I was hired by a major university to teach recently released offenders how to become employed. I walked into my first class intending to follow the lead of all the other job training programs in the city, which was teaching the students to properly fill out applications, write resumes, facilitate mock interviews, and locate employment opportunities. After the first couple of classes, most of the students were either not paying attention or sleeping. I quickly realized my presentation needed to be interesting, challenging, beneficial, and actually guide the participants on how to remain employed. However, I was unable to find any published material for teaching new hires the soft skills necessary to keep a job. This workbook is a compilation of the soft skills class material I have developed over an eighteen year period. I have used this material with great success and have taught soft skills in schools, inner-city church programs, nonprofits, and government funded job training programs. It is a unique collection of essays, exercises, quotes, and maxims that will give students a realistic perspective on work-related expectations and the expectations of the supervisors who hire them. It will help students develop their problem solving skills, guide them in making appropriate decisions, and create a desire to plan out goals and achieve them. The workbook style is challenging and playful, serious and engaging and a stepping stone to developing the cognitive skills necessary to quash unproductive thinking and self-defeating emotional behaviors.
- I am preparing to use this workbook for the second time as the text in a class for adults preparing to enter or re-enter the workforce. The lessons are engaging,easy to present and well-organized, and the quotes and stories lead to great opportunities for discussion. I find that students have some real “Aha Moments” during reflective discussion. Topics include work ethic, attitudes, teamwork, problem solving, and communication skills. I am a retired educator and HR professional, and I only wish I had known of this workbook earlier. The topics presented are on target for employees in any work setting, and especially useful for new or potential hires.Employers cannot assume that all employees understand the importance of work attitude and workplace behavior, and in my experience, problems in this area can be much more damaging and harder to remediate than skills’ deficits.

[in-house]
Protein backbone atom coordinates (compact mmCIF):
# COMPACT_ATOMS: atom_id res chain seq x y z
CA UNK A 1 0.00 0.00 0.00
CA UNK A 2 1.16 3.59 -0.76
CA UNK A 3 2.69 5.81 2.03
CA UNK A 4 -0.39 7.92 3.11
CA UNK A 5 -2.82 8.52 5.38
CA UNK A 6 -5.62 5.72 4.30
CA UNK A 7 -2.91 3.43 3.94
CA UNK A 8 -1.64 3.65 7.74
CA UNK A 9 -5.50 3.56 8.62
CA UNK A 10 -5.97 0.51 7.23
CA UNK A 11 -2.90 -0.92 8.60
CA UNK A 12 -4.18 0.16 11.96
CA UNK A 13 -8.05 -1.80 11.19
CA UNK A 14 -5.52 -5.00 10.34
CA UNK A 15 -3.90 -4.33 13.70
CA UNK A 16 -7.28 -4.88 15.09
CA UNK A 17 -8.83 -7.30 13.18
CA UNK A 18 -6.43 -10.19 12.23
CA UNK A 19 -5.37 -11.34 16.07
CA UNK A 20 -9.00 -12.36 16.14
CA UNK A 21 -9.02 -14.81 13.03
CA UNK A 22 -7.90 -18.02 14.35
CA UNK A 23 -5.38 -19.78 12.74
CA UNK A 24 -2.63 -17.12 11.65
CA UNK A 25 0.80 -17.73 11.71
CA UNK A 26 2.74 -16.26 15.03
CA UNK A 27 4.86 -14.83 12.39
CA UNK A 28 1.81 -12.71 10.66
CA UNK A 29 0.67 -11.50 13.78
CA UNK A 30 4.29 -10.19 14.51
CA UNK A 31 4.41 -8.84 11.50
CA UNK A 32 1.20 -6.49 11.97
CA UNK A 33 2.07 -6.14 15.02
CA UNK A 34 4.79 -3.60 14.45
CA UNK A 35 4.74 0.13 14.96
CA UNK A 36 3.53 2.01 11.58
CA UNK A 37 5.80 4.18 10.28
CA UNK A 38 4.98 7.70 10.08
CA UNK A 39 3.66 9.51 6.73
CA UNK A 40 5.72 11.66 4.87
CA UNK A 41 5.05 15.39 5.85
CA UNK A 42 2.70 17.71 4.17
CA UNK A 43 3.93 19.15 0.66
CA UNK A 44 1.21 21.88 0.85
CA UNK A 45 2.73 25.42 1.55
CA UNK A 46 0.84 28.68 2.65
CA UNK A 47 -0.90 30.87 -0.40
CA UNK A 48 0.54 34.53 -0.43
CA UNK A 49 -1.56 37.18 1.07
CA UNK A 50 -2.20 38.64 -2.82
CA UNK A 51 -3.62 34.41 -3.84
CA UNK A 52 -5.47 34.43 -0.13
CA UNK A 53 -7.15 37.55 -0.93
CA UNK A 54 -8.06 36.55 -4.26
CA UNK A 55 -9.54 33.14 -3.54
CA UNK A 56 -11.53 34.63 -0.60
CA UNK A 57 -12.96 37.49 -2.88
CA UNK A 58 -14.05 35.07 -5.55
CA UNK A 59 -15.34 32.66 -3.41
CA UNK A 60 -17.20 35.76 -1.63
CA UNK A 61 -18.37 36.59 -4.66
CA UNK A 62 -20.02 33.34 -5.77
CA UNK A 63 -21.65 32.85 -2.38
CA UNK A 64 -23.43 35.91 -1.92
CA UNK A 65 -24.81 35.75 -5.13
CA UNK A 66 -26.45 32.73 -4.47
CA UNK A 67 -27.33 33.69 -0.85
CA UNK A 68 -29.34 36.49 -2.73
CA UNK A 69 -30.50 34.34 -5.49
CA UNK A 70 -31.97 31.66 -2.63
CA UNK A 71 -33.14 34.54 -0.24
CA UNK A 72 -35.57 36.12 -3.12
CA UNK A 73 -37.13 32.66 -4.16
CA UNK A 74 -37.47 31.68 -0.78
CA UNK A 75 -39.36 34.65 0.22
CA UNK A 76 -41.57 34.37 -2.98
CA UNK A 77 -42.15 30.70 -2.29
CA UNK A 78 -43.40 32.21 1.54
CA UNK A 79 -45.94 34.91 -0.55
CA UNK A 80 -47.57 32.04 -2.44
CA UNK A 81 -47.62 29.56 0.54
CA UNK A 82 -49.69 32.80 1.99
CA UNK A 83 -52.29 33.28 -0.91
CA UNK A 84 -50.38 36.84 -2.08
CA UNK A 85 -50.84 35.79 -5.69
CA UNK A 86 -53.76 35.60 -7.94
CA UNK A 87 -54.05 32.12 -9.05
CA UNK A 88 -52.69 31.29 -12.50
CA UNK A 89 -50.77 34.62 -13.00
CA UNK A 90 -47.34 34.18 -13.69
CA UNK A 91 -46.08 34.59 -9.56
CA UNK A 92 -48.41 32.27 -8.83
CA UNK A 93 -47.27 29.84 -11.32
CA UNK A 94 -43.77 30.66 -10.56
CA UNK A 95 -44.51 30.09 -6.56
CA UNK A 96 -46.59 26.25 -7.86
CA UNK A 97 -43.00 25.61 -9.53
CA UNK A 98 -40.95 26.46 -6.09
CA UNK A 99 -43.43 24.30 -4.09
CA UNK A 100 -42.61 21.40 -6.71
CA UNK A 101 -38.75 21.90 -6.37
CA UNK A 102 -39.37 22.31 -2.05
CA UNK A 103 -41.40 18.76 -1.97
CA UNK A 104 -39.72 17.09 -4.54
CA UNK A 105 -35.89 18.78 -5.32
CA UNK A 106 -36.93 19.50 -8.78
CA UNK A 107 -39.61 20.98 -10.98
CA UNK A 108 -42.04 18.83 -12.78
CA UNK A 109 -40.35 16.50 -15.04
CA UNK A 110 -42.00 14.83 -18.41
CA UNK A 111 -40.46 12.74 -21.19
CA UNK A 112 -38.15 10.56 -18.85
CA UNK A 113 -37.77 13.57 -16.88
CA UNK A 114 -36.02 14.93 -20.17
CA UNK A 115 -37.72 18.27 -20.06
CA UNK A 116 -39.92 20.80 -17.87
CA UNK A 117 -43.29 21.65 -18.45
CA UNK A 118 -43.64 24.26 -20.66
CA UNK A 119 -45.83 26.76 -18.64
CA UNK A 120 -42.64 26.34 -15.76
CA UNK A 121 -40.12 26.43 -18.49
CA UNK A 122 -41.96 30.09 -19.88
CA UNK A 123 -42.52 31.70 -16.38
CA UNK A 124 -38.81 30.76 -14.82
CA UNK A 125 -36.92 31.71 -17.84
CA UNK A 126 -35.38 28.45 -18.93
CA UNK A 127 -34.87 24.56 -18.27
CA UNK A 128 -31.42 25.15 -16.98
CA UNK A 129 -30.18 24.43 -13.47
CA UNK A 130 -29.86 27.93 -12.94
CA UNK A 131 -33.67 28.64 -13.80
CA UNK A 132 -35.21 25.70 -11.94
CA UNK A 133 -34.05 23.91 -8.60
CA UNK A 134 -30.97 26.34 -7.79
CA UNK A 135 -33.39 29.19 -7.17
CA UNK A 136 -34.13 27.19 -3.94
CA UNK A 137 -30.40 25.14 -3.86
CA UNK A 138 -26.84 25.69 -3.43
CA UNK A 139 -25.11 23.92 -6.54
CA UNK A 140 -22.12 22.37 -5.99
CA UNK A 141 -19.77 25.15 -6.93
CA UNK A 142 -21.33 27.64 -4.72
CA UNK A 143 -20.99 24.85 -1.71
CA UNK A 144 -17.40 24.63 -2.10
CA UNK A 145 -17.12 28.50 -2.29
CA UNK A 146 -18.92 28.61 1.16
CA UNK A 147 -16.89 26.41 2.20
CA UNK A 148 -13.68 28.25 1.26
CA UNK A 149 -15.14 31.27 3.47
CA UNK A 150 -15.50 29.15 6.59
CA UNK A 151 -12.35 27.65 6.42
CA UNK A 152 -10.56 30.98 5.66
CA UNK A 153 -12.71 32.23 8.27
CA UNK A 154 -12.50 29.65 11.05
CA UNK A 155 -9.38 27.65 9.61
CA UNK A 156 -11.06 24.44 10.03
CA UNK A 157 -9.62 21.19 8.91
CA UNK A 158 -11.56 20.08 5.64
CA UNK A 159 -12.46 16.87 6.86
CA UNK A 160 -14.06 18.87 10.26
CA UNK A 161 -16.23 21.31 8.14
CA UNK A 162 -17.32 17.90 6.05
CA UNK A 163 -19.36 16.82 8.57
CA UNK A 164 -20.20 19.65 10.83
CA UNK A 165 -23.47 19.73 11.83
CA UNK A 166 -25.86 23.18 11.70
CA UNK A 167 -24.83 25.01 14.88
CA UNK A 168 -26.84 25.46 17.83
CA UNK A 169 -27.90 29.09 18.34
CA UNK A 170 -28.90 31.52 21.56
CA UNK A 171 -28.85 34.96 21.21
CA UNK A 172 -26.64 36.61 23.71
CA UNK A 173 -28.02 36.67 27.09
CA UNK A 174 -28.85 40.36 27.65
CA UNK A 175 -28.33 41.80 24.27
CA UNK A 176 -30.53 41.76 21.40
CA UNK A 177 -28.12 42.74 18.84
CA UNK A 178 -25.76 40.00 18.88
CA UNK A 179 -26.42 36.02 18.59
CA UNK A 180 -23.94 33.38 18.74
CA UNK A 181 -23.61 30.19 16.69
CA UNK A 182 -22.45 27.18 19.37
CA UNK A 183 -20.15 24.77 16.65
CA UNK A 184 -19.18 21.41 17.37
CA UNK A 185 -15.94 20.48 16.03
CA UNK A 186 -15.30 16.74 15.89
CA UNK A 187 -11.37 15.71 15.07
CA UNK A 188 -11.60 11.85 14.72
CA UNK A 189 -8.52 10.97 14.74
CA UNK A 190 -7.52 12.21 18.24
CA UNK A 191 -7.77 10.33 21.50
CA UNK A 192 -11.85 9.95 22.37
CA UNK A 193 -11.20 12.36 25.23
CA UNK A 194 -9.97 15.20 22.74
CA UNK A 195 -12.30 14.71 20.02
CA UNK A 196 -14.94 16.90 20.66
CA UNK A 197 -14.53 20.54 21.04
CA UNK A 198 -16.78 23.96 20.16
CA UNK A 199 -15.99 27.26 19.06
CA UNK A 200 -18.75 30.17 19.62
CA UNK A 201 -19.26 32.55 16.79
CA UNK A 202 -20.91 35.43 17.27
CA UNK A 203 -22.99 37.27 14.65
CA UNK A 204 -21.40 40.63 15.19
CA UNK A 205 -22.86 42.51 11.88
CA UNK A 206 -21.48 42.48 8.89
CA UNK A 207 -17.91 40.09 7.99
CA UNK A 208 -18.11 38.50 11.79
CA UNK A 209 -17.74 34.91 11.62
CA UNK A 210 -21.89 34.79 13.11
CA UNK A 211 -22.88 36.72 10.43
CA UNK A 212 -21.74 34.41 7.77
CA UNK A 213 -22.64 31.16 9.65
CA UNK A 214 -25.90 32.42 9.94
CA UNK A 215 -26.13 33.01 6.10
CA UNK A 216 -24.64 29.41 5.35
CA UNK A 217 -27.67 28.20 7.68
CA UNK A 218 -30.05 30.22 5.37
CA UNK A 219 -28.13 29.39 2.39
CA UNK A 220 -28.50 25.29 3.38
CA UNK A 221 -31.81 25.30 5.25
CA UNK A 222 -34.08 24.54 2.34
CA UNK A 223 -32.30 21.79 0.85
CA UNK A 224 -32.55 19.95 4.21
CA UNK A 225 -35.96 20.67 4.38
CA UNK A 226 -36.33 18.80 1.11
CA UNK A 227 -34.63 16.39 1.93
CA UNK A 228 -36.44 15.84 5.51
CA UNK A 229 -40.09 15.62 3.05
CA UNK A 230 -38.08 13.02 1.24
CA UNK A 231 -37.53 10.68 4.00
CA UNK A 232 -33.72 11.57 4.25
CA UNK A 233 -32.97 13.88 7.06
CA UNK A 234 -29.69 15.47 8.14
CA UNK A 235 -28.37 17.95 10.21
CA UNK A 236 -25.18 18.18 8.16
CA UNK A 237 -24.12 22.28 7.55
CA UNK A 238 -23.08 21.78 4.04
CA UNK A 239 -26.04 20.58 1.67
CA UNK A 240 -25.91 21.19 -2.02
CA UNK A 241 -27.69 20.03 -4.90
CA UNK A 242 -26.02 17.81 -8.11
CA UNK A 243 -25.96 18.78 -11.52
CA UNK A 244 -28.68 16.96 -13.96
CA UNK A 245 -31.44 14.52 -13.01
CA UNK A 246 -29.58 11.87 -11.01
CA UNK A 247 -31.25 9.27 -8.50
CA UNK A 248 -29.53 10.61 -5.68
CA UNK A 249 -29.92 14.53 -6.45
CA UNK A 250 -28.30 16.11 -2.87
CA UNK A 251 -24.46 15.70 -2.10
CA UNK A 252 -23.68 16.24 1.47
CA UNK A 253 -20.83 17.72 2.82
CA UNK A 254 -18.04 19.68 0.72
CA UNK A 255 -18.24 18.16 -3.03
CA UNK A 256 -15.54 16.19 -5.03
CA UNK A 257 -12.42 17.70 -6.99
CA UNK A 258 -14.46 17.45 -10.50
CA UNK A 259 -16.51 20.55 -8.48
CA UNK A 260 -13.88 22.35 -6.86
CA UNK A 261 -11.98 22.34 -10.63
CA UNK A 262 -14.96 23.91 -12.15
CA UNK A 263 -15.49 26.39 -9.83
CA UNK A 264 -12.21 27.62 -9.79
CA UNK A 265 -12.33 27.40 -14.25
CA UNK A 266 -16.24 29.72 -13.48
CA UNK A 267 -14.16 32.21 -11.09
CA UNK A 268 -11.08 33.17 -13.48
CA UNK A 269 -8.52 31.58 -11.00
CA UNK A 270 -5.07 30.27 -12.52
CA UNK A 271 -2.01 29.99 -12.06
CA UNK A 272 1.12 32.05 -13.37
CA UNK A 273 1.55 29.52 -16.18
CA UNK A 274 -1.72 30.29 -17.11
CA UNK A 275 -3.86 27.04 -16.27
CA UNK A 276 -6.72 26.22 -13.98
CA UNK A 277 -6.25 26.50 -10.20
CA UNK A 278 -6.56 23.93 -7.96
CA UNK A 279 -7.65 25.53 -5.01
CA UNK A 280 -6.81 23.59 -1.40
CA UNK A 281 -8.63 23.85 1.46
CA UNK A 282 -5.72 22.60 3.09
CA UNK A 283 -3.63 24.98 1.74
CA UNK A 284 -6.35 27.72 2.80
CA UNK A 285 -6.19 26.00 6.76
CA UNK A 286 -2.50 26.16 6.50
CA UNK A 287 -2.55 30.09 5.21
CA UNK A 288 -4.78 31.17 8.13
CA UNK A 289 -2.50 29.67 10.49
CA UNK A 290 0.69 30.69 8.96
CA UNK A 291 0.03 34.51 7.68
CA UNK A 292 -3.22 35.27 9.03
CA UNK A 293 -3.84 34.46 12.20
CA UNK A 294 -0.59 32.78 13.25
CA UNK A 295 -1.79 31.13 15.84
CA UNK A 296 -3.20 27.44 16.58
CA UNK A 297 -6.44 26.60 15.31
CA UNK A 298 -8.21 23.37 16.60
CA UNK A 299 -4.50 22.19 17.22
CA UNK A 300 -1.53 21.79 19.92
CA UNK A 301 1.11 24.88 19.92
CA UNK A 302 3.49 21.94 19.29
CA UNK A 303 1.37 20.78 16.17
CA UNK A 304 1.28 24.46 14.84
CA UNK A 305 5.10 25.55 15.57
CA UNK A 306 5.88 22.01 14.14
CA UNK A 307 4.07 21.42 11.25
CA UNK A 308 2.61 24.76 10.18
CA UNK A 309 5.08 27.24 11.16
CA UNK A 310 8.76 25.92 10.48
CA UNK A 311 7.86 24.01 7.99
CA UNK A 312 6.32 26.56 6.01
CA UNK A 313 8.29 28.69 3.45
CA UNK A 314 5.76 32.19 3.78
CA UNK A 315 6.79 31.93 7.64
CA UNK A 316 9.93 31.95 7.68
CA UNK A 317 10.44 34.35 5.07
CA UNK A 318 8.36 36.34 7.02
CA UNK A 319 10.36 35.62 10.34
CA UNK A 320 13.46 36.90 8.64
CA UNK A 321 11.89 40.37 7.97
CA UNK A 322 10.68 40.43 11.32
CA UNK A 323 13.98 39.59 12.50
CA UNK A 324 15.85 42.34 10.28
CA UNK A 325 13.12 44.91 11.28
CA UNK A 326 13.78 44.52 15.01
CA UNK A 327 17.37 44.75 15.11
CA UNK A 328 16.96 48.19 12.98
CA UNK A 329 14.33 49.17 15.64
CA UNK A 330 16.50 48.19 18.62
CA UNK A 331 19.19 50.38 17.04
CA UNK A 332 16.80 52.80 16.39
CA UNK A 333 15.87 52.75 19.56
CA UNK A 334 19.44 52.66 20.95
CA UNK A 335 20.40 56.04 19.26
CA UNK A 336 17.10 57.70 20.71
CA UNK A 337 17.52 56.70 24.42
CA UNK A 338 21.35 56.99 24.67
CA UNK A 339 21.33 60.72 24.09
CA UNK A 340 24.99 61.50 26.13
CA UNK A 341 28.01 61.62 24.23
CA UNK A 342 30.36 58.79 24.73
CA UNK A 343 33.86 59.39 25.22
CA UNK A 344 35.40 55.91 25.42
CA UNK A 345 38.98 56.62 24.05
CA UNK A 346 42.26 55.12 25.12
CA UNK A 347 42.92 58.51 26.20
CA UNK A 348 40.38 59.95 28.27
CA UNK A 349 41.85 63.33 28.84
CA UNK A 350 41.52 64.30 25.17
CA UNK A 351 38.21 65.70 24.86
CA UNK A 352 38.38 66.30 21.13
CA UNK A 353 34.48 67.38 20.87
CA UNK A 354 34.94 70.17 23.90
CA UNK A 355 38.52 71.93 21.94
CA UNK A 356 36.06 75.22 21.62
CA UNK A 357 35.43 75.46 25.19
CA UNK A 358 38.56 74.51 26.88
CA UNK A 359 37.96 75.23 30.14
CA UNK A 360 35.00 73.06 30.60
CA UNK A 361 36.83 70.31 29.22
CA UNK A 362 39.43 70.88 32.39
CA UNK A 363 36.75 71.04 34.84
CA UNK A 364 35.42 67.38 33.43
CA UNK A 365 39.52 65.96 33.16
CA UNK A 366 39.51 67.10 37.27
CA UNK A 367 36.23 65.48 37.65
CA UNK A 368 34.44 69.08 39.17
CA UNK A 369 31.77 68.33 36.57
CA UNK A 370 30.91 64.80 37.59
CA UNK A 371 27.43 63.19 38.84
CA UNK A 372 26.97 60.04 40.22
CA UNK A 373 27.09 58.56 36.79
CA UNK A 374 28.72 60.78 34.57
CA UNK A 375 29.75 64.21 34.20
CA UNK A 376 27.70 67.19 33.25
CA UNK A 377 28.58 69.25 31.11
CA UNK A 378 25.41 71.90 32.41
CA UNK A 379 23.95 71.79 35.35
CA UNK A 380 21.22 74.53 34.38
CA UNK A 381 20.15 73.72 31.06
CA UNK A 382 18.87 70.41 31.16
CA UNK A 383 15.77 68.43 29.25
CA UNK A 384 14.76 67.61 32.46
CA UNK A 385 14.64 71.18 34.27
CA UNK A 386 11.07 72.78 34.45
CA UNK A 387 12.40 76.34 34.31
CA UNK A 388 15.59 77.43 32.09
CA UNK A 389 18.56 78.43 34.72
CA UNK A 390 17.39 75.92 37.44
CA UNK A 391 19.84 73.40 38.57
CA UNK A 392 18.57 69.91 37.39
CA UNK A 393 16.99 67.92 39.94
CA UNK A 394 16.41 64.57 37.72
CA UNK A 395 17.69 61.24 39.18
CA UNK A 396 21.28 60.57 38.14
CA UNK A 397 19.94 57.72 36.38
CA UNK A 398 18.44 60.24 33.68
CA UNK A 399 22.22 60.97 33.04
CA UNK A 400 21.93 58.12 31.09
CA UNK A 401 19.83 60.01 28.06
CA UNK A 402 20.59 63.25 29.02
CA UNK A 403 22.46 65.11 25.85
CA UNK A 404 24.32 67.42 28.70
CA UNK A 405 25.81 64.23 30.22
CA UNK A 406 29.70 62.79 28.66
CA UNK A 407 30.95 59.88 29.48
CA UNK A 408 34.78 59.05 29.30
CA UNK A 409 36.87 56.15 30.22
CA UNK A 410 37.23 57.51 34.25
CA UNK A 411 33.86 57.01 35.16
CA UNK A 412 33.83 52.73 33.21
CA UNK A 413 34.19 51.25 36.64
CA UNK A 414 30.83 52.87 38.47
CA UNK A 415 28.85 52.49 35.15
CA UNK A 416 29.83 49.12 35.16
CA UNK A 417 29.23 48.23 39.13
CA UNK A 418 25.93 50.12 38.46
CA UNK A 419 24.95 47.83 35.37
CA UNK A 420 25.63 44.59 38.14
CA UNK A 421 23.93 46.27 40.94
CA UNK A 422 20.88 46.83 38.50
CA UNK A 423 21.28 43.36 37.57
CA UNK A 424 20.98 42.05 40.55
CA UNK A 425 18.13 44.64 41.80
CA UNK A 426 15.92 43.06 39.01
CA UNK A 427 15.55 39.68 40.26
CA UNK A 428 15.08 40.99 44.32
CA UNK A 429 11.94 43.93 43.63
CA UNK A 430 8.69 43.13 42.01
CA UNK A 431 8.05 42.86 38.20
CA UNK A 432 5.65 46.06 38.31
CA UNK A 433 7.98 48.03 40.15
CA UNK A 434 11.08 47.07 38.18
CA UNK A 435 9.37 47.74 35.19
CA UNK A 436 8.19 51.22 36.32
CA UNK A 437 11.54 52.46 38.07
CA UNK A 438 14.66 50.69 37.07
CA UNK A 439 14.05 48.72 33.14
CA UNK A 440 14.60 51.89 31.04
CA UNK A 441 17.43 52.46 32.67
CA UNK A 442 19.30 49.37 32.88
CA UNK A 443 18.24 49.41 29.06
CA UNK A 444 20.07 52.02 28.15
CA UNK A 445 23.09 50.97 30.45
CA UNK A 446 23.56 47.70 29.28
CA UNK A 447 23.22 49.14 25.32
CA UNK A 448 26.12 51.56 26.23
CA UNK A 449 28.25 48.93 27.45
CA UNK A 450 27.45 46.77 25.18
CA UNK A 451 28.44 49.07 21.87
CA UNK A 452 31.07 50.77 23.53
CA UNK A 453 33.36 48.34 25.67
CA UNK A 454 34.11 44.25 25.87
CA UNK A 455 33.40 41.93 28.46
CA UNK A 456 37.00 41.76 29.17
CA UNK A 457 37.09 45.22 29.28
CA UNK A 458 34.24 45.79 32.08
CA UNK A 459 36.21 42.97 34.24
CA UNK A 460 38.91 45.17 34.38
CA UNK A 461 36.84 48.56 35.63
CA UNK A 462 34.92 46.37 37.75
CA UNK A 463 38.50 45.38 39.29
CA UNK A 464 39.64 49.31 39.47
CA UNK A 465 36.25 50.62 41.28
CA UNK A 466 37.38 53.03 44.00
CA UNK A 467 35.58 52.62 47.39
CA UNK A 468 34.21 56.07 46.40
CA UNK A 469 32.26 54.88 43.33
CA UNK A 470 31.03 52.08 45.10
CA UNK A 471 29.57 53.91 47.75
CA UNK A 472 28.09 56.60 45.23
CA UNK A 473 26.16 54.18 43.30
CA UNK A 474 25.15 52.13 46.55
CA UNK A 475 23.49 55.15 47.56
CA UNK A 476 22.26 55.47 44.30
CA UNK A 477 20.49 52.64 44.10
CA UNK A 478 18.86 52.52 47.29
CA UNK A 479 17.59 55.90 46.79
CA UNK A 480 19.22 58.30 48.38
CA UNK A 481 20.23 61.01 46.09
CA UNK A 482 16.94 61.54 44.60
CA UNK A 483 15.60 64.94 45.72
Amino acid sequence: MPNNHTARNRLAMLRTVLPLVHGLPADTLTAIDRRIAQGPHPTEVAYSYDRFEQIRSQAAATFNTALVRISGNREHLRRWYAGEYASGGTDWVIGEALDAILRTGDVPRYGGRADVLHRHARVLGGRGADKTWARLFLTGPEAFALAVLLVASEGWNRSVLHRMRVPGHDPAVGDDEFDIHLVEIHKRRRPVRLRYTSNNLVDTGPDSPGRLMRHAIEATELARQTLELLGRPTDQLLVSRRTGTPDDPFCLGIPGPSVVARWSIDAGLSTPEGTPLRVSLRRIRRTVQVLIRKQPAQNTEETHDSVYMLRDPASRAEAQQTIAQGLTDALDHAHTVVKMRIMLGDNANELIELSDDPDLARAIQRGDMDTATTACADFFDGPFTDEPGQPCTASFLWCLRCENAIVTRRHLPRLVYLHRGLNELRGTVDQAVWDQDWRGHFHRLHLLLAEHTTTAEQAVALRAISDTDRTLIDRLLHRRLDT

In preparation for using the workbook for my upcoming class, I went to the website and requested the free support materials, and within a day the author emailed a pdf file for an instructors’ guide and assessments.The pre and post assessments, as well as the learner self-assessments provided will add an important element to my new class. Of note, the first section of this book is available as a briefer, stand-alone workbook [ASIN:1481882767 10 Things Employers Expect Their Employees To Know: A Soft Skills Training Workbook]. I ordered a copy to preview for my first class, but decided to use the full text version and all it includes. However, the shorter text still covers a lot of ground and would be useful for on-boarding workshops for any business. Both resources have large text and a simple reading format. This can be very important for many who are facing challenges in becoming employed. If you are working with new employees, pre-service trainees, or anyone preparing for the world of work, I highly recommend Mr. Wentz’s materials.
I am a career and technical education teacher- Animal Science, but took a summer position in the incarcerated youth program. I came across this book when looking for resources in that position that I could use that would actually help these students be successful once they are able to go out into the real world and attempt to gain employment. So far, I love using this book! It is practical and down to earth in its wording. I plan to incorporate this into my Animal Science curriculum as well, because these skills are applicable to all students and is what they need to be successfully employed. There may be a few small parts I omit as I use it in that setting as they are more relevant to incarcerated youth, but for the most part this is an excellent resource for any classroom in which you need to train students in job skills. A helpful hint: There is an instructor manual available for answers, just follow the directions in the book and e-mail the writer. Mr. Wentz is fast to respond and very helpful. Also, if you are looking at the accompanying workbook, some of the material is the same, but has a few extra resources. I find myself working mostly through the training book at the moment. I have already discussed this text with my administrator and my colleagues. I would like to update review this after I have the opportunity to use it this upcoming school year. I am really happy I came across this and recommend for any career training classroom.
As a Probation Officer, this book was tremendously helpful. I am currently assigned to an intensive supervision caseload and cover the communities of Watts, Compton, South Los Angeles, and Crenshaw areas. We work with high risk offenders, usually gang members, who are not working, or going to school. They understand the “street codes,” and know how to survive in that world, but some have difficulty making the transition to the working world. Where impulsive thinking was rewarded in the streets, this book breaks down through exercise, how to think again, and not just react to anger and frustration through violence or acting “crazy”. It’s easy to tell probationers to just get a job, but it’s difficult to help them survive in a foreign world. This book helps with the dissonance, and breaks things down for them.